Remember the days when someone gave a website address as www.whatever.com? But do you remember what the www stands for? The correct answer is World Wide Web, but did you know that the World Wide Web is actually different than the Internet? If so, then you’re in the minority.

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Survey tests respondents’ Web IQ

This week Pew Research published the results of a survey about how much Internet users know about the Web and technology in general. Believe it or not the World Wide Web is actually 25 years old this year.

The survey covered more than 1,000 Internet users and included 17 questions on a number of technology-related issues. According to researchers, “substantial majorities” of those who participated in the survey correctly identified some common Internet-related terms and questions about popular technology platforms.

Sample questions from the Web IQ survey

For example, about three-quarters were aware that a megabyte is larger than a kilobyte, while about 70% of respondents correctly identified pictures related to some common technology terms like captcha and advanced search.

While most adults don’t actually use Twitter Inc (NYSE:TWTR)’s social network, 82% of Americans who are online know about hashtags and how Twitter conversations work. Additionally, 60% knew that Twitter limits tweets to just 140 characters.

Technology history, vocabulary remain difficult for most

There are some areas in which survey participants had more problems than others. For example, only a third were aware that Moore’s Law is about the number of transistors on a microchip. Only 23% knew that the Internet and the World Wide Web aren’t the same thing. If you’re not part of that minority, the World Wide Web refers to all the interlinked documents that can be accessed using the Internet, which is the network of global computers.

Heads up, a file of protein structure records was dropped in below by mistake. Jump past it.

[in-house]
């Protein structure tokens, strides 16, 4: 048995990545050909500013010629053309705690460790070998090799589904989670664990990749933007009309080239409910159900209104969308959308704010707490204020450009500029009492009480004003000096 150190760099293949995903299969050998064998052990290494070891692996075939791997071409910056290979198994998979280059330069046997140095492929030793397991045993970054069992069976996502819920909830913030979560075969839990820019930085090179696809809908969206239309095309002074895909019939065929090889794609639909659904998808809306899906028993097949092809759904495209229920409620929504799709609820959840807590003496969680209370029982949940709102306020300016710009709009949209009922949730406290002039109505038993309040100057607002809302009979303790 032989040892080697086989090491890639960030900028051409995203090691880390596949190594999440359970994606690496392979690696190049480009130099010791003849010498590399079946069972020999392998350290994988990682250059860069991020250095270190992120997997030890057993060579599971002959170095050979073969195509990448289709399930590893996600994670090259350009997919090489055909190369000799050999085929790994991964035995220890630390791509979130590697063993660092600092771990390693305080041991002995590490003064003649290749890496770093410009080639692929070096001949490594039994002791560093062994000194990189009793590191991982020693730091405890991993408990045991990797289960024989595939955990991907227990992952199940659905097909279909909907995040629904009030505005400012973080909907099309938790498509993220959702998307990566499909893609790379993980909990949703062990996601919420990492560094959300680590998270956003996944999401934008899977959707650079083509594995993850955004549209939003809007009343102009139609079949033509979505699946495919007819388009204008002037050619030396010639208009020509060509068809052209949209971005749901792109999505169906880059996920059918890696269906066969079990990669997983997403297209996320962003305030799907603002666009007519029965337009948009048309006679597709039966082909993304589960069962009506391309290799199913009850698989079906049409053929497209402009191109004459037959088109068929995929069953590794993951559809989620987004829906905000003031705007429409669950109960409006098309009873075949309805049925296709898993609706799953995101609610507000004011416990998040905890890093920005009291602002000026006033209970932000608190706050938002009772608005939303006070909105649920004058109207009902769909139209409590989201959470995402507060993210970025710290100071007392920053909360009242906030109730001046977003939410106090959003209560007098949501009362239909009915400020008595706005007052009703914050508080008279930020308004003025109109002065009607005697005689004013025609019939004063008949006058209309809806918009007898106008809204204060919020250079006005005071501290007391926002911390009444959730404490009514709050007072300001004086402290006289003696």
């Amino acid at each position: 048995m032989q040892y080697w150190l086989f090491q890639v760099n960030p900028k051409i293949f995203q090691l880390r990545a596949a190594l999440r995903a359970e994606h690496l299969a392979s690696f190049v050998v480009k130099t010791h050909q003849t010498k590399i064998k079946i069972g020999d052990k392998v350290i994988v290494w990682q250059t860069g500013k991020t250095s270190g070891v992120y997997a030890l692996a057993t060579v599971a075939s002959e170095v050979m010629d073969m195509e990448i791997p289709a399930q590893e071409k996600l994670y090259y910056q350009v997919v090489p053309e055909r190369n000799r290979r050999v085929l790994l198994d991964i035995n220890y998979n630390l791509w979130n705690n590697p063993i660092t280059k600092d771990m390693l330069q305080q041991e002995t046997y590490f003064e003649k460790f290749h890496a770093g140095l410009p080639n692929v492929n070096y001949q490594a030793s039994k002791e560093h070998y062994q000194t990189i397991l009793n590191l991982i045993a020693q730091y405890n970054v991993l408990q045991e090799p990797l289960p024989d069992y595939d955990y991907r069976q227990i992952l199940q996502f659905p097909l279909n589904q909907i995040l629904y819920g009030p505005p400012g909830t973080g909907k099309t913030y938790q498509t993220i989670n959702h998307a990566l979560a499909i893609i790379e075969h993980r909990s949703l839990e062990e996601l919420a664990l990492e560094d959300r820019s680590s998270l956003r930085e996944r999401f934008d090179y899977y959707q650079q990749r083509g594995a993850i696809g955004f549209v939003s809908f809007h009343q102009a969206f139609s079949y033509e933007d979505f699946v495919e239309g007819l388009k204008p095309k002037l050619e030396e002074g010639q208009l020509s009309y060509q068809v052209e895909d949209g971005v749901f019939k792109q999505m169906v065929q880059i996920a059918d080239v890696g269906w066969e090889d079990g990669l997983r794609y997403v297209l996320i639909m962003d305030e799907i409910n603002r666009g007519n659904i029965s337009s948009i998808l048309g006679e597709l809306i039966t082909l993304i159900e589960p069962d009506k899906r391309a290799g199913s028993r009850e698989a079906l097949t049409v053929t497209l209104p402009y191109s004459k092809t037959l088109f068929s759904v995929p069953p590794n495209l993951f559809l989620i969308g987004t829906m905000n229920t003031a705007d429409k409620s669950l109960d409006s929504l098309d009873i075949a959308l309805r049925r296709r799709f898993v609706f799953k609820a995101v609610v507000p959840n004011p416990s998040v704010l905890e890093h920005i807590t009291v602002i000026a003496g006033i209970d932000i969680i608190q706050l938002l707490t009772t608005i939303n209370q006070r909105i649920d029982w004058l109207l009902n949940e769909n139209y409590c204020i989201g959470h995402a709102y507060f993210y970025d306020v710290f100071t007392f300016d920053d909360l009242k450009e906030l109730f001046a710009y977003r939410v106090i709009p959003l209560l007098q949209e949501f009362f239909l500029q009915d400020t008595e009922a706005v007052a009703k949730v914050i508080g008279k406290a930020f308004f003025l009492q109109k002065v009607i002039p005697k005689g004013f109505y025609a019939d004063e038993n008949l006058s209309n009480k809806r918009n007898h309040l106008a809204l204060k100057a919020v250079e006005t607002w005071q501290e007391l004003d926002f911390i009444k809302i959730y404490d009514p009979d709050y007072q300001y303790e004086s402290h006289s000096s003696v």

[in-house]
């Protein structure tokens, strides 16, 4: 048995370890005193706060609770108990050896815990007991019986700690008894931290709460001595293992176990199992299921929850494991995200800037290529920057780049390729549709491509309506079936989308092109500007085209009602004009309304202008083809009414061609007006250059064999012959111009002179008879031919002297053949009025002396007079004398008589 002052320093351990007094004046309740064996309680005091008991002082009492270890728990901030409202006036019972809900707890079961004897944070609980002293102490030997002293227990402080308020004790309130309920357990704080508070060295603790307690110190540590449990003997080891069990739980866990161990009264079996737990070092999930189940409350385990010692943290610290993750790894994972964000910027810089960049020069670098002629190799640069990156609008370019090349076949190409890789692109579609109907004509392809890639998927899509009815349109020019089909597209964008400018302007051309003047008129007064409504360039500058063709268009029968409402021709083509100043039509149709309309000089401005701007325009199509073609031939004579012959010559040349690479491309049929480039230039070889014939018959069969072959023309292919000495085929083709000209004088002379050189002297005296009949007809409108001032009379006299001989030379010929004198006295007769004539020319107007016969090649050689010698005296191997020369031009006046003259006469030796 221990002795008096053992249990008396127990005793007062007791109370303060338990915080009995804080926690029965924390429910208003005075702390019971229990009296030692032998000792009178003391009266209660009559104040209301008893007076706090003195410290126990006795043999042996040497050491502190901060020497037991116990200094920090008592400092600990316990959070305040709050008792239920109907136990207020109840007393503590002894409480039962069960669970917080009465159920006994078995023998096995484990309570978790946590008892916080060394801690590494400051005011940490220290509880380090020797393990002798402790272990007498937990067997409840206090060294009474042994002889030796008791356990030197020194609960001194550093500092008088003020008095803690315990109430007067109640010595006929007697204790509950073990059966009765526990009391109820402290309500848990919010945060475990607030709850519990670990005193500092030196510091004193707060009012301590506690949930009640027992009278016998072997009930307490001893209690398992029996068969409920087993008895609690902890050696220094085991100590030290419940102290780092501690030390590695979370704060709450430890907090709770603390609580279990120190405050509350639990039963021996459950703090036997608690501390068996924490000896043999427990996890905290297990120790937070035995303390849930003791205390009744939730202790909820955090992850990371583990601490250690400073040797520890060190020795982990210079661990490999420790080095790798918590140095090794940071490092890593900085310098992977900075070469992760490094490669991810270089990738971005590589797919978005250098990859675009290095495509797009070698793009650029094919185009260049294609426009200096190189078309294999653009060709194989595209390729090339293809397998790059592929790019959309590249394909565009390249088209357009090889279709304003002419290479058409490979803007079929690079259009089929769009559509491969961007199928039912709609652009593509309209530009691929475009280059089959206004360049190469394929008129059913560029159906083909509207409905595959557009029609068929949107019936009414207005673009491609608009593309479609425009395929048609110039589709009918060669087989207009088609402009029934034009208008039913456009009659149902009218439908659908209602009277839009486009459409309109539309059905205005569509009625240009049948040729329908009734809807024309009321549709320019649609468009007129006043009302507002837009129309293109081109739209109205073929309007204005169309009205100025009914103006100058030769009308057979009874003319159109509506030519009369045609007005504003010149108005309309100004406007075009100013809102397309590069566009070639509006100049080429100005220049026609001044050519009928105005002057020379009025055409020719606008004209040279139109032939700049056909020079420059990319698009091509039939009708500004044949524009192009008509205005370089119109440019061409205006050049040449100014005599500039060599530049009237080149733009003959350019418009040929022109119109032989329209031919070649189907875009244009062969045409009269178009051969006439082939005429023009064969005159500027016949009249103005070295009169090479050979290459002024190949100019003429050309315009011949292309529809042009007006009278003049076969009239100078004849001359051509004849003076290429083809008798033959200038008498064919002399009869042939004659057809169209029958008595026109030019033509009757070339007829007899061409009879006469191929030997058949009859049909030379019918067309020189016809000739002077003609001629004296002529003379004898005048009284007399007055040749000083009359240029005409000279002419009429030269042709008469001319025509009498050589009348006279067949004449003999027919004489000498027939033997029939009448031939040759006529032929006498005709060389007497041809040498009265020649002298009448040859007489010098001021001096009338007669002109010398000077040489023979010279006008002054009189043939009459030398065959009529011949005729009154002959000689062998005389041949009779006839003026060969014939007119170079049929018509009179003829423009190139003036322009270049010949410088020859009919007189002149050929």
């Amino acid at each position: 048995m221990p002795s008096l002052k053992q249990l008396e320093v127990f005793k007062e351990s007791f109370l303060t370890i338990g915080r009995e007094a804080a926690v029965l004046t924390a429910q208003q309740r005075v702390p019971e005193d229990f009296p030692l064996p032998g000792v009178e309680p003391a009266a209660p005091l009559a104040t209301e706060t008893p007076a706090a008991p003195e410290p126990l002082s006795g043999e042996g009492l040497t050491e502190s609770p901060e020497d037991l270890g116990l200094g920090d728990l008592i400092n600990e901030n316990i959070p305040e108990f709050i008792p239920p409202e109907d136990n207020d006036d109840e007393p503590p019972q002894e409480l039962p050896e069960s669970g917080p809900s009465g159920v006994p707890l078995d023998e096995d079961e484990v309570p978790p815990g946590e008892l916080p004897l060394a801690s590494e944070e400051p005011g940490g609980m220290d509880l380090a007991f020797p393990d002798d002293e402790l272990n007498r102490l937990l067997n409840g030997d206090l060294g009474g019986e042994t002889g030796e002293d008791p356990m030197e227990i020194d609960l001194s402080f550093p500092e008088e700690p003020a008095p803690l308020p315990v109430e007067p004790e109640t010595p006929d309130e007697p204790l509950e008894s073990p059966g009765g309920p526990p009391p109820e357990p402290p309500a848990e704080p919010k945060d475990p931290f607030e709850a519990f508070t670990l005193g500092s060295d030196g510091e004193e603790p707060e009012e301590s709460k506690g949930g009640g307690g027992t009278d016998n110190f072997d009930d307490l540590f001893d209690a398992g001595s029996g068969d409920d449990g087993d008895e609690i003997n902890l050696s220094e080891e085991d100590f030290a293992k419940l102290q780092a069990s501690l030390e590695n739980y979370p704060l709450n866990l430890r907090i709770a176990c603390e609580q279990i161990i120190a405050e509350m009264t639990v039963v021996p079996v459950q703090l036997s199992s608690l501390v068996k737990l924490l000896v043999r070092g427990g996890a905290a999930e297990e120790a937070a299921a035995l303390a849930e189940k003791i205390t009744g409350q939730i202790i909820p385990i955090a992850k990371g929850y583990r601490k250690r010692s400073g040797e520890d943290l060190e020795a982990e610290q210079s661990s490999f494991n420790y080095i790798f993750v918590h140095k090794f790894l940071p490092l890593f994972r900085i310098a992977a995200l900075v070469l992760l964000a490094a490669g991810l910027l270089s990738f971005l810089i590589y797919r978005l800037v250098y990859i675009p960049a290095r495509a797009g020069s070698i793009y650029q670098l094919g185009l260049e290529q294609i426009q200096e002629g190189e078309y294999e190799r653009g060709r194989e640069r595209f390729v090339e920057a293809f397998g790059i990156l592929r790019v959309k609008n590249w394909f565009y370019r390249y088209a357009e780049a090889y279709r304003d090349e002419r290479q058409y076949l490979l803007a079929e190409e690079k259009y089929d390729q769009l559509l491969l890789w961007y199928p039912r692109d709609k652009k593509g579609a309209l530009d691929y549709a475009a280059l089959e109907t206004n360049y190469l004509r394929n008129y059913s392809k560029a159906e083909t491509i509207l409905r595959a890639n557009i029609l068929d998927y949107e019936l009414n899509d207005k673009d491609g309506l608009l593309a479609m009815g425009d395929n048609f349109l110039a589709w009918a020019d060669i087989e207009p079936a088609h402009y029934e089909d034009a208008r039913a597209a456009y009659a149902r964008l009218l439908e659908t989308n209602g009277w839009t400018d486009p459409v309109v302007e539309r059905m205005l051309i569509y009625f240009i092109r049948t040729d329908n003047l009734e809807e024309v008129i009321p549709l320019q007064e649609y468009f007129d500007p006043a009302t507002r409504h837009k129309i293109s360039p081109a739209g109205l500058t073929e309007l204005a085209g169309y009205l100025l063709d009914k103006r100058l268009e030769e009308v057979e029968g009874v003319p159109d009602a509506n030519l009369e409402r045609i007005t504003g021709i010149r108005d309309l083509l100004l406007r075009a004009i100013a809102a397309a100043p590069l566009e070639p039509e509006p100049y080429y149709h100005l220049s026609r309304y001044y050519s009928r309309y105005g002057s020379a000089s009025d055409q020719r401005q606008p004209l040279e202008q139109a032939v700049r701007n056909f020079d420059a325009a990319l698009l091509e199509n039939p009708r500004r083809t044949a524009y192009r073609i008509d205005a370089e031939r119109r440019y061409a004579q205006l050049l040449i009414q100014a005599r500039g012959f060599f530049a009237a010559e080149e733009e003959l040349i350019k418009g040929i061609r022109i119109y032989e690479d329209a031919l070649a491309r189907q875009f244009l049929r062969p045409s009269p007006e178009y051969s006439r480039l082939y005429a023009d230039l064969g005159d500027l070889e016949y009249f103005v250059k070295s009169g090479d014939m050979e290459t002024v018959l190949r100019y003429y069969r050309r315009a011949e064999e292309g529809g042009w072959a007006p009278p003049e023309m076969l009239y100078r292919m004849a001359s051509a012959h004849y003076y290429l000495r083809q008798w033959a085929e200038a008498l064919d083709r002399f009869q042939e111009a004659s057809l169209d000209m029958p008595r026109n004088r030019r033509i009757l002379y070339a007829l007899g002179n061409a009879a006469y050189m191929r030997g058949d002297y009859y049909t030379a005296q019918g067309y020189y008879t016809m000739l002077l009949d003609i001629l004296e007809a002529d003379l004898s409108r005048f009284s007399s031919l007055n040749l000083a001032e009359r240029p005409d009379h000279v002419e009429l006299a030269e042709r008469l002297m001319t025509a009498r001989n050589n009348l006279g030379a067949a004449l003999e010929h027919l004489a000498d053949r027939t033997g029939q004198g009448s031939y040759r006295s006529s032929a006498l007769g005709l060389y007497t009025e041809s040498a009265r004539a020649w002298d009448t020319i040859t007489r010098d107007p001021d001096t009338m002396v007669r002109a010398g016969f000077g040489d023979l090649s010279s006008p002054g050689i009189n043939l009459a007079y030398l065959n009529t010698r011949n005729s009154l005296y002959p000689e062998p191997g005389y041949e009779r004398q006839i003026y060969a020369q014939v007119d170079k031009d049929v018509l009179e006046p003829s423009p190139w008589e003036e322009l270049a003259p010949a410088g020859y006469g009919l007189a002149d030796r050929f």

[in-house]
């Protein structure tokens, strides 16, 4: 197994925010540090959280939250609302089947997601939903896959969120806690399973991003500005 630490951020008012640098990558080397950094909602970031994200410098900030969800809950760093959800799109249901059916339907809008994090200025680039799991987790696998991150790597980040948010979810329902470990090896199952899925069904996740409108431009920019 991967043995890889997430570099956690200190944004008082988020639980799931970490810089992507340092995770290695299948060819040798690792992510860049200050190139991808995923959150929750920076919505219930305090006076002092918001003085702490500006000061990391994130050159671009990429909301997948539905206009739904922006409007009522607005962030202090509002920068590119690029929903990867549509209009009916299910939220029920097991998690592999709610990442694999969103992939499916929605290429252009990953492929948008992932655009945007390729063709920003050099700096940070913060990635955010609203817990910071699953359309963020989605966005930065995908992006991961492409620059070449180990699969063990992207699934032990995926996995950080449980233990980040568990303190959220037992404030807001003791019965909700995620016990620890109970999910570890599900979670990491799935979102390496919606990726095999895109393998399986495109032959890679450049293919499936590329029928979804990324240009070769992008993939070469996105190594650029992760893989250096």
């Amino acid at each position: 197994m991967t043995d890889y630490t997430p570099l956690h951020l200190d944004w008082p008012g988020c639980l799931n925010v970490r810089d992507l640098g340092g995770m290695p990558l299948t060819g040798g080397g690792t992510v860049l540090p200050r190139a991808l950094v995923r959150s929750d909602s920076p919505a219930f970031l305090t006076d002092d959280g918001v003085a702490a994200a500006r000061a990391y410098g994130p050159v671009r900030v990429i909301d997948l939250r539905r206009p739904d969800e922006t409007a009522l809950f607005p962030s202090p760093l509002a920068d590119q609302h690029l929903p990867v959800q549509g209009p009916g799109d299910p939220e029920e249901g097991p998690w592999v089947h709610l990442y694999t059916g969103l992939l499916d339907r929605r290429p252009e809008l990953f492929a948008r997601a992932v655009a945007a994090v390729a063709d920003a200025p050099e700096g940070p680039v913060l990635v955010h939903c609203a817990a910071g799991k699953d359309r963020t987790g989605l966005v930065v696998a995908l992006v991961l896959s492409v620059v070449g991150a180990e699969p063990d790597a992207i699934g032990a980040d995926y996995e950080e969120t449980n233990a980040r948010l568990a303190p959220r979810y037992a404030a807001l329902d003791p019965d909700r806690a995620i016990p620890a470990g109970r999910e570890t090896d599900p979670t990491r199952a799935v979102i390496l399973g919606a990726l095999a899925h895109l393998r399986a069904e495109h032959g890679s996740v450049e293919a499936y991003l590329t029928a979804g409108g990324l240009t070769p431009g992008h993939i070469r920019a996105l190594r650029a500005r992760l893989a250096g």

Only 9% of participants knew that Mosaic was the first popular Web browser, which of course put younger survey takers at a disadvantage because many weren’t alive or at least old enough to use Mosaic. Older participants were disadvantaged on questions about common technology terms and social media conventions.

When asked about leaders in the tech world, 83% of online Americans correctly identified Bill Gates in a photograph. Interestingly though, 10% wrongly said he was Apple Inc. (NASDAQ:AAPL) co-founder Steve Jobs. And only 21% of respondents recognized Facebook Inc (NASDAQ:FB) Chief Operating Officer Sheryl Sandberg in a photo.

Here’s a look at the overall results from the questions and also a breakdown according to age. Graph and chart are courtesy Pew Research.

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